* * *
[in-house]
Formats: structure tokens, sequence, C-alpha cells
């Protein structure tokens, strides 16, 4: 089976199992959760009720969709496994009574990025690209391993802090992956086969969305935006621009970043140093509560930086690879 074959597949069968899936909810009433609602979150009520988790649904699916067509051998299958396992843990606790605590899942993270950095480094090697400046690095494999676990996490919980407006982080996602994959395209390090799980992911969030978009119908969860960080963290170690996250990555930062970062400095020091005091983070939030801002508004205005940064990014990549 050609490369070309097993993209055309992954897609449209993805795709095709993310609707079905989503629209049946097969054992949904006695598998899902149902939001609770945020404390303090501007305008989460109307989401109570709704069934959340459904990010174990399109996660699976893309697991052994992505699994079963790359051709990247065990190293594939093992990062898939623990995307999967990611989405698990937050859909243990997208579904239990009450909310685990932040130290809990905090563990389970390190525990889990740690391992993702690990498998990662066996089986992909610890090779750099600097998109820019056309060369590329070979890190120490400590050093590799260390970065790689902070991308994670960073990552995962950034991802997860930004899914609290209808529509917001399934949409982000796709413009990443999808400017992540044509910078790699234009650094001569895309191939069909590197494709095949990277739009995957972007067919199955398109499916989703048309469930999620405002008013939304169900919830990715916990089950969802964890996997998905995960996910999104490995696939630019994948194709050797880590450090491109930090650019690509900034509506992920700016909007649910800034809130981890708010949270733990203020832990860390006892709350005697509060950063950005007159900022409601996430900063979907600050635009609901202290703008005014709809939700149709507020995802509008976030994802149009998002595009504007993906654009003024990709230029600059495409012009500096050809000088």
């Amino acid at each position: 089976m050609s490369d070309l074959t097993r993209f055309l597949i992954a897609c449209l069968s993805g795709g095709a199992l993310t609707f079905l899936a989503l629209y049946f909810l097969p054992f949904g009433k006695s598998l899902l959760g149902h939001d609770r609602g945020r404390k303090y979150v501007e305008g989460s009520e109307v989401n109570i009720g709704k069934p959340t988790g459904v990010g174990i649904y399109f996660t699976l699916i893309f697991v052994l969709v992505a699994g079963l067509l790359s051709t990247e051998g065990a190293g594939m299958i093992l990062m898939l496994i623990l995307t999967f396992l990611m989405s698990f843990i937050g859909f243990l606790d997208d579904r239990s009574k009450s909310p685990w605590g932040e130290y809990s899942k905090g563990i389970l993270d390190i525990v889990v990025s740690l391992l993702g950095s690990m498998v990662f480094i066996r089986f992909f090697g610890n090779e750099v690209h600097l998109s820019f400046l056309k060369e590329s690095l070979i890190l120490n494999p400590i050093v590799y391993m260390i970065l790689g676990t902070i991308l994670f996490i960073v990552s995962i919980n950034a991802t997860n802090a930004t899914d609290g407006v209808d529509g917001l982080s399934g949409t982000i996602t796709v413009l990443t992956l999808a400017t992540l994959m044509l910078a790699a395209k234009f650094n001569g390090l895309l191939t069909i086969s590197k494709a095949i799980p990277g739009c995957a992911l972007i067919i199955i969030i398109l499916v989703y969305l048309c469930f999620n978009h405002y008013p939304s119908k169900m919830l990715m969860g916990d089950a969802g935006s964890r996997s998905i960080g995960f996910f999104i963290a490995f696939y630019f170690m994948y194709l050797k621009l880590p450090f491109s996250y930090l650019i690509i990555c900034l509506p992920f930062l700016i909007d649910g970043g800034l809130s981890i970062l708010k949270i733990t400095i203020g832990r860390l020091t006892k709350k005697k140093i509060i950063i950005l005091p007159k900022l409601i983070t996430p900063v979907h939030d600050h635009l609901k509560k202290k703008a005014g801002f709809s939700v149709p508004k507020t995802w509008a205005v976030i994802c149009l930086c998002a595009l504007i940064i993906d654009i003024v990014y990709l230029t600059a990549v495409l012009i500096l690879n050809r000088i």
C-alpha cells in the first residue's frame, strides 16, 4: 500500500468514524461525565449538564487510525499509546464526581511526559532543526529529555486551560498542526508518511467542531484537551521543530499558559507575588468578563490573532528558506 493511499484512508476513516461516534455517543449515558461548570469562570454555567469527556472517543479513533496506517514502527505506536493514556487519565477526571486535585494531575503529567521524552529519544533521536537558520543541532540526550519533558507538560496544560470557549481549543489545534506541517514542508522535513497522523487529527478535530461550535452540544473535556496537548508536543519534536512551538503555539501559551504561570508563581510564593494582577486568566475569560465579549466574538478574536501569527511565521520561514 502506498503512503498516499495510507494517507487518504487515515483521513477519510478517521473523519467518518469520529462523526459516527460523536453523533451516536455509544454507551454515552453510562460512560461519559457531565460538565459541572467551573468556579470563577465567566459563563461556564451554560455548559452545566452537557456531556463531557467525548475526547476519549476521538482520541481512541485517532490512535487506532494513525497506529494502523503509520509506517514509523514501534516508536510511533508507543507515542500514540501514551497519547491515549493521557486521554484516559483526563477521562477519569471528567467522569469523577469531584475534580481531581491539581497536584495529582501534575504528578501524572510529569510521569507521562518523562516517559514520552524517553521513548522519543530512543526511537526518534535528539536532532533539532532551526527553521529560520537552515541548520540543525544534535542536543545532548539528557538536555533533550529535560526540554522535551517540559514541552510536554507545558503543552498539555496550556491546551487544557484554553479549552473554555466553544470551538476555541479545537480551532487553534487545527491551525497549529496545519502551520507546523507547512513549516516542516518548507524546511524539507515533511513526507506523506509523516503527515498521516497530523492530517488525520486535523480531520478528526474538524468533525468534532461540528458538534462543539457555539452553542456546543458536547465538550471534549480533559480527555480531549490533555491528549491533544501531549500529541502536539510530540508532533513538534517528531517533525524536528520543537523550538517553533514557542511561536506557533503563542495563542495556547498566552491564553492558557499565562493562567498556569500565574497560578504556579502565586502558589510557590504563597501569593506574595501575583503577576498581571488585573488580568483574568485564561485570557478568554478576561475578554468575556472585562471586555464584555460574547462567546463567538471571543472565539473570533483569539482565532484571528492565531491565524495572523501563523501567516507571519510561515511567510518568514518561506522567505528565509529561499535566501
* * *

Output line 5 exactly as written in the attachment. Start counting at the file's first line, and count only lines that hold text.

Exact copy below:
C-alpha cells in the first residue's frame, strides 16, 4: 500500500468514524461525565449538564487510525499509546464526581511526559532543526529529555486551560498542526508518511467542531484537551521543530499558559507575588468578563490573532528558506 493511499484512508476513516461516534455517543449515558461548570469562570454555567469527556472517543479513533496506517514502527505506536493514556487519565477526571486535585494531575503529567521524552529519544533521536537558520543541532540526550519533558507538560496544560470557549481549543489545534506541517514542508522535513497522523487529527478535530461550535452540544473535556496537548508536543519534536512551538503555539501559551504561570508563581510564593494582577486568566475569560465579549466574538478574536501569527511565521520561514 502506498503512503498516499495510507494517507487518504487515515483521513477519510478517521473523519467518518469520529462523526459516527460523536453523533451516536455509544454507551454515552453510562460512560461519559457531565460538565459541572467551573468556579470563577465567566459563563461556564451554560455548559452545566452537557456531556463531557467525548475526547476519549476521538482520541481512541485517532490512535487506532494513525497506529494502523503509520509506517514509523514501534516508536510511533508507543507515542500514540501514551497519547491515549493521557486521554484516559483526563477521562477519569471528567467522569469523577469531584475534580481531581491539581497536584495529582501534575504528578501524572510529569510521569507521562518523562516517559514520552524517553521513548522519543530512543526511537526518534535528539536532532533539532532551526527553521529560520537552515541548520540543525544534535542536543545532548539528557538536555533533550529535560526540554522535551517540559514541552510536554507545558503543552498539555496550556491546551487544557484554553479549552473554555466553544470551538476555541479545537480551532487553534487545527491551525497549529496545519502551520507546523507547512513549516516542516518548507524546511524539507515533511513526507506523506509523516503527515498521516497530523492530517488525520486535523480531520478528526474538524468533525468534532461540528458538534462543539457555539452553542456546543458536547465538550471534549480533559480527555480531549490533555491528549491533544501531549500529541502536539510530540508532533513538534517528531517533525524536528520543537523550538517553533514557542511561536506557533503563542495563542495556547498566552491564553492558557499565562493562567498556569500565574497560578504556579502565586502558589510557590504563597501569593506574595501575583503577576498581571488585573488580568483574568485564561485570557478568554478576561475578554468575556472585562471586555464584555460574547462567546463567538471571543472565539473570533483569539482565532484571528492565531491565524495572523501563523501567516507571519510561515511567510518568514518561506522567505528565509529561499535566501